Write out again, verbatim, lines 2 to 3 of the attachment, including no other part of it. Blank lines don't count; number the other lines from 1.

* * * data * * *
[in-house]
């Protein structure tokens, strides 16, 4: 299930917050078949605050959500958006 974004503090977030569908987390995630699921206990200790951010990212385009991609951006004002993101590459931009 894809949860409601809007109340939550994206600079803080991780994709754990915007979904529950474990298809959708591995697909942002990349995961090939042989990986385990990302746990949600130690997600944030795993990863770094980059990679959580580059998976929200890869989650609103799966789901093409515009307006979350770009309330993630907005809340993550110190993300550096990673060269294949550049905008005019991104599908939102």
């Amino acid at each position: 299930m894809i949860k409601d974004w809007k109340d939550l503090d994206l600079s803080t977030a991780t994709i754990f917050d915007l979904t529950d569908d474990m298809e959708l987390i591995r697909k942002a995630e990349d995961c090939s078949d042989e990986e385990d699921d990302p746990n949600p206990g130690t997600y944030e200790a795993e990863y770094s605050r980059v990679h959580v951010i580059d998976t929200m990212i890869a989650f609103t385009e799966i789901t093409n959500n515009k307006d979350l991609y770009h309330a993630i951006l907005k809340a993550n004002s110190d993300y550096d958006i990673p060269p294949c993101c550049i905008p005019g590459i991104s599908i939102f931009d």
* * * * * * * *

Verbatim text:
């Protein structure tokens, strides 16, 4: 299930917050078949605050959500958006 974004503090977030569908987390995630699921206990200790951010990212385009991609951006004002993101590459931009 894809949860409601809007109340939550994206600079803080991780994709754990915007979904529950474990298809959708591995697909942002990349995961090939042989990986385990990302746990949600130690997600944030795993990863770094980059990679959580580059998976929200890869989650609103799966789901093409515009307006979350770009309330993630907005809340993550110190993300550096990673060269294949550049905008005019991104599908939102």
């Amino acid at each position: 299930m894809i949860k409601d974004w809007k109340d939550l503090d994206l600079s803080t977030a991780t994709i754990f917050d915007l979904t529950d569908d474990m298809e959708l987390i591995r697909k942002a995630e990349d995961c090939s078949d042989e990986e385990d699921d990302p746990n949600p206990g130690t997600y944030e200790a795993e990863y770094s605050r980059v990679h959580v951010i580059d998976t929200m990212i890869a989650f609103t385009e799966i789901t093409n959500n515009k307006d979350l991609y770009h309330a993630i951006l907005k809340a993550n004002s110190d993300y550096d958006i990673p060269p294949c993101c550049i905008p005019g590459i991104s599908i939102f931009d």